Okay, so it's going to take my a while to get the hang of this Spanish keyboard thing. But, all is well! Thank you for the emails and the love. I'll tell you right now that Chile is awesome! (ie. ¡Chile es genial!) Sorry I didn't call from LA -- I guess that people have cell phones and pay-phones are dying away. There were only 3 pay phones, and all of them were being used by missionaries! Crazy, eh? But, I didn't waste time. I taught my first lesson in Español in the airport in LA and gave out lots of pass-along cards! :)
Okay, so I guess you're dying to know more about the people and the culture and what naught. Everything is amazing! My first sector in the mission is in an area called "Arrica" in the northern part of Chile. Everyone likes to say "¡hace calor!" (it's hot!), but really it's the perfect temperature. The sun can be hot, but there's always a nice cool breeze from the ocean. I love it!
There're lots of stray dogs (perros) in the streets, and it's a lot different from the states, to say the least. But I am loving every minute of it! My companion, Elder Cañellas, is from Paraguay and speaks less English than I do Spanish, if that is possible. It makes for quite the adventure! I'm picking up the Spanish little by little. You can really tell the native Chileans apart from other people in Chile because their Spanish is incredibly fast and slurred together. It's lots of fun to try and figure out what they're saying! My most common phrase nowadays seems to be: "Discúlpeme, pero ¡no puedo entender!" (forgive me, but I can't understand!) o "¡Mas lento por favor!"
The miracle is that I can understand when I really need to, especially during lessons. My companion is great, and he always has me teach a bunch of the lessons or give the spiritual thought. When I do, it usually starts a little rough, but for some reason the people can understand me! And, they are always willing to help me out with words, phrases, grammar, etc.
Everyday, my companion and I are trying to memorize one scripture: Elder Cañellas in English and me in Español. It's difficult, but it helps! And, I like to stop everyone that passes and give an approach in Spanish, usually offering a pass-along card. It's great fun! Elder Cañellas always has to be with me, however, because I have the hardest time trying to decipher what they are saying! :)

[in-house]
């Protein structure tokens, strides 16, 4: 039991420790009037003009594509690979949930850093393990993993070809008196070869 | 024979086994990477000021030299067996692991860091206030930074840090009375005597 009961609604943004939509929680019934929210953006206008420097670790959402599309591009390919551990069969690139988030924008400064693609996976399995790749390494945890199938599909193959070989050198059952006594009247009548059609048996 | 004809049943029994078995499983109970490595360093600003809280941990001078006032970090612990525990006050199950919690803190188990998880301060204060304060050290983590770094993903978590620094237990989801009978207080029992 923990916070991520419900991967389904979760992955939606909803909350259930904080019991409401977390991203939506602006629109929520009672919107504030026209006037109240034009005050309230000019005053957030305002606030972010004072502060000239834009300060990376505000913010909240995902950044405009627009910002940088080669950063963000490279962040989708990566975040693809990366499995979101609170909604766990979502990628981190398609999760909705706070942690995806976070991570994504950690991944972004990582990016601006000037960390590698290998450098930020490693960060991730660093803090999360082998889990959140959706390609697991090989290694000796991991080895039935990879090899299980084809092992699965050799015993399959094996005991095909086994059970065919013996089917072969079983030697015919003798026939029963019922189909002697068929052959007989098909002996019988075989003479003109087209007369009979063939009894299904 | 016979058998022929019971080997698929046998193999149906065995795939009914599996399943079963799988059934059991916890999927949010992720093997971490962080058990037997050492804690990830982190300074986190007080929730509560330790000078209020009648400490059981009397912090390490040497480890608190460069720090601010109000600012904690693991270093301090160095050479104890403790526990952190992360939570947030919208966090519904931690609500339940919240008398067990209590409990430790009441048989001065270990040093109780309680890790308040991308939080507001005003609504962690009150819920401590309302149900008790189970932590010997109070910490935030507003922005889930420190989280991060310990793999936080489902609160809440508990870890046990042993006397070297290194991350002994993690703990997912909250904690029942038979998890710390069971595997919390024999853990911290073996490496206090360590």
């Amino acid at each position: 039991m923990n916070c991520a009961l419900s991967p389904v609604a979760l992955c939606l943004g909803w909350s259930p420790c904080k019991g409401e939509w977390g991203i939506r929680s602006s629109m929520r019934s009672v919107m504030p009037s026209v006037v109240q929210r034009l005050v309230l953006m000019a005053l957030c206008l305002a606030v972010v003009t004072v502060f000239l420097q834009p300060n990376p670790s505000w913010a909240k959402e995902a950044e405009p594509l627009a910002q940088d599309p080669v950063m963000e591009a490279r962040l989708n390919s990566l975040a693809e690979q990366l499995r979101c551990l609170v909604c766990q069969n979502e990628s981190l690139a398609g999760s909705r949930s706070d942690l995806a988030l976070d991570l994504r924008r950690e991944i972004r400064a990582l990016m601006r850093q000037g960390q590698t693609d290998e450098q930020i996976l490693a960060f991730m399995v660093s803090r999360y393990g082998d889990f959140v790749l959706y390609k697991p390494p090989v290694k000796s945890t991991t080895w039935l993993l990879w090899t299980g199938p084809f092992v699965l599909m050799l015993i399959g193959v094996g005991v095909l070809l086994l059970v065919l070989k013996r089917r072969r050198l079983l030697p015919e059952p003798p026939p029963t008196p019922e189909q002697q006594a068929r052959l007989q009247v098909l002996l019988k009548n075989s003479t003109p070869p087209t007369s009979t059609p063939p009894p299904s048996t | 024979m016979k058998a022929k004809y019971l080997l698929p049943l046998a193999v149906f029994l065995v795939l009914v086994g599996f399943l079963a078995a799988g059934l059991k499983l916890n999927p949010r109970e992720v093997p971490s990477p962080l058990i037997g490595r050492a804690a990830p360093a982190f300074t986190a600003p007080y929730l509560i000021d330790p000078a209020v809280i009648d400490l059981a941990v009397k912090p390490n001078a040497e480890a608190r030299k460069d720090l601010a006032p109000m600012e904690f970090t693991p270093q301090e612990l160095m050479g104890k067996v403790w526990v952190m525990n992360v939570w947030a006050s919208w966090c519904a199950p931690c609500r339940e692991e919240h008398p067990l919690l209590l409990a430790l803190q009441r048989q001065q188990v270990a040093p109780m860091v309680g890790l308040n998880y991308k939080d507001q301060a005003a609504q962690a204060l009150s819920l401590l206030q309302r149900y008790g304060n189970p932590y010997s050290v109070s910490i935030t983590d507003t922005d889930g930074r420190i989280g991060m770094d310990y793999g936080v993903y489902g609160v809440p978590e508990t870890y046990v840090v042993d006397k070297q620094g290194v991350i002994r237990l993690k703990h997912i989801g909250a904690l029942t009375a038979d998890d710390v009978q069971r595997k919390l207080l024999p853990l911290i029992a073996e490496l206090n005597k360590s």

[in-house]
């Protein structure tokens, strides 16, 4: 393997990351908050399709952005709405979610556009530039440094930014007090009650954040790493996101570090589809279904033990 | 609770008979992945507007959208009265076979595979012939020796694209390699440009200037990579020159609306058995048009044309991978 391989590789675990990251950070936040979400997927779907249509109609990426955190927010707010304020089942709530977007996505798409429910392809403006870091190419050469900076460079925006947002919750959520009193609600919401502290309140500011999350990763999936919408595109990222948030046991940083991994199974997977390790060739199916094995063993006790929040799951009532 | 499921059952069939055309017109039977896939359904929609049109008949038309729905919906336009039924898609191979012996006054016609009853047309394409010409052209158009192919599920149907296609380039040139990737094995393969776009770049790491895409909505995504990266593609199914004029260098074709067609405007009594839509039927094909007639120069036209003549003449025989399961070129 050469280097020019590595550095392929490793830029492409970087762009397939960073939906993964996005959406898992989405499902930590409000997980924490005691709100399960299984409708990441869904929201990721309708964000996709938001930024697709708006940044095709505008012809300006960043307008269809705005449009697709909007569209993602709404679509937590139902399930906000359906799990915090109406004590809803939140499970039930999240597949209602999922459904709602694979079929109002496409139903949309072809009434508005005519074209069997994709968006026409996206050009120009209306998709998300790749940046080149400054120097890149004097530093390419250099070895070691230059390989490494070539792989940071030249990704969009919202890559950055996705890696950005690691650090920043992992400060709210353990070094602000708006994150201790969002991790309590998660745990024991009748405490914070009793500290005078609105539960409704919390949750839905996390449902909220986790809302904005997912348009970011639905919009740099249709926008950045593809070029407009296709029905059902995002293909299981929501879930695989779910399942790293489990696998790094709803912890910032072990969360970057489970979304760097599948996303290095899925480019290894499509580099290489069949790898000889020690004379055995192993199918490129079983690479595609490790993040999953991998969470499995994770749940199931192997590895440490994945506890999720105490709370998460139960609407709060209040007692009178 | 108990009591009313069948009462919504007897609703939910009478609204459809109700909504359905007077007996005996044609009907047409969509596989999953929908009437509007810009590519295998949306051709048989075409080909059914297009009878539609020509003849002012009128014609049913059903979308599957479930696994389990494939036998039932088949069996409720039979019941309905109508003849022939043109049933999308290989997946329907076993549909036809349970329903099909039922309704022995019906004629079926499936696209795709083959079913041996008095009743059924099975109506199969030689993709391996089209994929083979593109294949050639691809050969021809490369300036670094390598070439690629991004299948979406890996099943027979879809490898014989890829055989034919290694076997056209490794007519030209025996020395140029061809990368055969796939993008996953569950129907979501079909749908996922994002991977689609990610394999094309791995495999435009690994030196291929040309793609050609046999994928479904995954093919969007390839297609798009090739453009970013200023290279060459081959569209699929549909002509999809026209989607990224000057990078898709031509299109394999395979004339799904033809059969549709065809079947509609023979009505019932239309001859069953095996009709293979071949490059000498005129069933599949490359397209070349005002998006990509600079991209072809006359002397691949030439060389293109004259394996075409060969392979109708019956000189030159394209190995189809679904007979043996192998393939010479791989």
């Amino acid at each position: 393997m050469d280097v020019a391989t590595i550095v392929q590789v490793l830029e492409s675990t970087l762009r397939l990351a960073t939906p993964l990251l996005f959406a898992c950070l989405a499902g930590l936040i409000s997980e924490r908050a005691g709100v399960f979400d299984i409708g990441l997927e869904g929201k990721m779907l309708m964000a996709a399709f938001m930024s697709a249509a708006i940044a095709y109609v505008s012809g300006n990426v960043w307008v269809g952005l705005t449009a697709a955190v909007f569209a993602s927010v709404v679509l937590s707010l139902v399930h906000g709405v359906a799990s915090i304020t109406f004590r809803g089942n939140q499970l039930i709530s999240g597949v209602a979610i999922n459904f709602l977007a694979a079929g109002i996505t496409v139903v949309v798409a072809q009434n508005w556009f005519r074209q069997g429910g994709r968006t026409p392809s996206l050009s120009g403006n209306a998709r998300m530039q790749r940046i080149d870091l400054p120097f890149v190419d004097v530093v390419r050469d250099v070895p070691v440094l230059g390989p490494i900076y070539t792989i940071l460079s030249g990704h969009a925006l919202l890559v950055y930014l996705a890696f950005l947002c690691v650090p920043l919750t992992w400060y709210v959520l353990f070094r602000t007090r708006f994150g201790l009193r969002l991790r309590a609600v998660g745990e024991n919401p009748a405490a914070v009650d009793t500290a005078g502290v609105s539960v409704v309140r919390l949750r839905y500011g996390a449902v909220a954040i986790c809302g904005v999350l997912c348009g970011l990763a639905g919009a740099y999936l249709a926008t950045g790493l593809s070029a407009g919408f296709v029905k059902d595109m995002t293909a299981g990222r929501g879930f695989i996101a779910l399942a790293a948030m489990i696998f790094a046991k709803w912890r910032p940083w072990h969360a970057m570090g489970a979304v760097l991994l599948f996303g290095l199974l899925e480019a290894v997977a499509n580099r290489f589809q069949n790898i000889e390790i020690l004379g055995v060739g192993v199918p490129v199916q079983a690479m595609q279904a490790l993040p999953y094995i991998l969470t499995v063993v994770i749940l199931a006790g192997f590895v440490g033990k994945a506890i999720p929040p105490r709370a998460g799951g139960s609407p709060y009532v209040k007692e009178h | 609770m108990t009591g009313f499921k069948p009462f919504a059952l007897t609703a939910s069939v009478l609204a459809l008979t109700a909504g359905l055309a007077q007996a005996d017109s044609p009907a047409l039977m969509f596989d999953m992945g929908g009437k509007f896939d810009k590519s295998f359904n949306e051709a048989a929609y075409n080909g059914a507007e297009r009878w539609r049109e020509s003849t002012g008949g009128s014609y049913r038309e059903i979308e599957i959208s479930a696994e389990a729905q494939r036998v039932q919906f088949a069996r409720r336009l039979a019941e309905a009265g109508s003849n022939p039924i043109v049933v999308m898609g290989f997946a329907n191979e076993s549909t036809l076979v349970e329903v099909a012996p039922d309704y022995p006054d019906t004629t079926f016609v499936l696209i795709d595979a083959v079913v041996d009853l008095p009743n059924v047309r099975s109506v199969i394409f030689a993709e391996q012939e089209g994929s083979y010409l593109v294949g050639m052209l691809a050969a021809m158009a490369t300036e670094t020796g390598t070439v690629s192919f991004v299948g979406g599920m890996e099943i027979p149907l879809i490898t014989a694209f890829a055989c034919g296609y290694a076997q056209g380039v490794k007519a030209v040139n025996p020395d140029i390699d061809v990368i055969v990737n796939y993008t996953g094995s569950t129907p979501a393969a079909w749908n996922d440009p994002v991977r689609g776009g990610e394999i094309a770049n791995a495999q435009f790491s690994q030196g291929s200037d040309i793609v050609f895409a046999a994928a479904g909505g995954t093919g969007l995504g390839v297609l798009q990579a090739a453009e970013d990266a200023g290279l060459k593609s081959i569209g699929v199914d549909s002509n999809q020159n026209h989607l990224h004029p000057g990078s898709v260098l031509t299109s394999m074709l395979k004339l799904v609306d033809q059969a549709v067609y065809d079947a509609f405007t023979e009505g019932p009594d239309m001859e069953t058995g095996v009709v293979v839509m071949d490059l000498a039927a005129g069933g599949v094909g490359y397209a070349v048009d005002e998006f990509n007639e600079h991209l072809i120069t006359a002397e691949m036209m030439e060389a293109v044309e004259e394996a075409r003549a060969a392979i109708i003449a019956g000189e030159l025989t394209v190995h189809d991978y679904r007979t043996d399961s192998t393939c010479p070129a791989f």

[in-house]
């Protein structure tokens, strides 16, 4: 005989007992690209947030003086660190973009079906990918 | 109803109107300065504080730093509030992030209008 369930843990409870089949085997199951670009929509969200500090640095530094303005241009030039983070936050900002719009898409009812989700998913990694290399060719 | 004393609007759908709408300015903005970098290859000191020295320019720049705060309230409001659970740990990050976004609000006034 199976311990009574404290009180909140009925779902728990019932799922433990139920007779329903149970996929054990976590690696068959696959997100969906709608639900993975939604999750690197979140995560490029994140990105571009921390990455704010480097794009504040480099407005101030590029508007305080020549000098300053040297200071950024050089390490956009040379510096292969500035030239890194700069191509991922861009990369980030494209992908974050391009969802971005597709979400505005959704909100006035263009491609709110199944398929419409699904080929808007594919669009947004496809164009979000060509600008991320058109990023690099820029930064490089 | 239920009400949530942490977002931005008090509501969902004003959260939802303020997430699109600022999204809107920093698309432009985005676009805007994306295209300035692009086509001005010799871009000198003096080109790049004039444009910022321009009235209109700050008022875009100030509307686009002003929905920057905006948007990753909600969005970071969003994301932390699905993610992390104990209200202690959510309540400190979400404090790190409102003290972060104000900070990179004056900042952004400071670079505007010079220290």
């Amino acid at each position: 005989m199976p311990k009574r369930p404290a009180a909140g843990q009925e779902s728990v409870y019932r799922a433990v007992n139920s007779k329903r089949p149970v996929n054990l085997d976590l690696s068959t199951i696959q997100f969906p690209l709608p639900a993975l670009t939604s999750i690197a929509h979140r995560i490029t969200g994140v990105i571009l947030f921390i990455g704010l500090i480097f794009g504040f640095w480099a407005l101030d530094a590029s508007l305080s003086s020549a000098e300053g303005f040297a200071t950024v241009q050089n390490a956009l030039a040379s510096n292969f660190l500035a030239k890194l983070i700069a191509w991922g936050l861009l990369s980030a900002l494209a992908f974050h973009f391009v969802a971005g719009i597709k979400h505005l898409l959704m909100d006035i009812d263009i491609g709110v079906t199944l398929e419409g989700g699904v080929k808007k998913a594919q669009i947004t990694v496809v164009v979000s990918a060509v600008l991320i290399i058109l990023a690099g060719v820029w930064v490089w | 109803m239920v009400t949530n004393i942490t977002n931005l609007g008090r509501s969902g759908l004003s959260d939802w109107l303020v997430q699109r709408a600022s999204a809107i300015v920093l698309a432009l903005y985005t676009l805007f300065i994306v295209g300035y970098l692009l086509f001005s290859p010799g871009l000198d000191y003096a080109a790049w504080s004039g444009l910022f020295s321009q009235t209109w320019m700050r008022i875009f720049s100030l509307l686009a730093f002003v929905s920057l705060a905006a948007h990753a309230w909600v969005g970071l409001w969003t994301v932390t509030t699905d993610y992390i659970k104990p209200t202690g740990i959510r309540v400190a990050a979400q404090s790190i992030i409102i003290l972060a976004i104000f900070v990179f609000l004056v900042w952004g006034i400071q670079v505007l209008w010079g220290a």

Can you believe that I'm in Chile? It's loco! But I love it. I'm gonna get fat also, by the way, because we eat tons of food and drink tons of juice. Everyone here offers the best fruit juices ever! Also soda, but we're not allowed to drink coke (which is nice). The juices are always fresh and refreshing. And the food is rica! It's great! The bread (pan) here is really great. It really is more European than anything else. We eat a lot of chicken, potatoes, and rice. We have salads with every meal (almost). And the only thing I don't care much for is the higala (liver), but it's not too bad. We have our biggest meal (Almuerzo) at one o'clock, and it is great! There is also a siesta from 1 until 3, so we have a good two hours to study in the Afternoon.
The people here are the most hospitable and so nice! Everyone wants to help you, feed you, and talk. So it's great for missionary work, even if most people we contact say "Soy Catolico" (I'm Catholic). Oh yeah -- we also have a papita! In every area of the mission, we have papitas and mamitas. Our papita is awesome -- he's the bishop of one of the wards around here. He brings us a HUGE lunch every day (other than Sundays and Mondays), and he takes our laundry every week. Man are we spoiled! :)
The homes here in Chile are very modest, and though they make the United States look super rich, the people are all so happy. I love it! Can I say that enough? I think this area of the mission is the best. I can't wait until I can actually understand more! I try really hard, but everyone just talks so crazy fast! So, any ideas to learn faster, comprehend more, and be more successful? For now, I will continue to endure. I try to listen to everything really carefully, write down words, and speak as much as possible, but it is still quite hard. Fun, but hard. And, since my companion is from Paraguay, this is the only English I'll see probably all week until my next letter! Fun, eh?
Well, I guess that's it for now. I need to write a letter to my mission president. Which reminds me -- I still haven't figured out the postal system here! I hear, however, it takes 3-4 weeks for letters to get to the states. I guess we'll see. I love you all so much! Have a wonderful time during the holidays, and enjoy Jacob coming home!
Elder Hobbs de Sur America
PS. Tell Jessica that she needs to be jealous. One of the families we visited gave us a huge watermelon, and it was the most delicious thing I have ever tasted! It was perfect -- sweet, cold, refreshing, crunchy, and perfect. Mmmm!
PPS. Tell Brother Hermele thank you! I got a bunch of Dear Elder's from him when I arrived in Antofagasta! I will be writing back as soon as I figure out how the mail system works! :)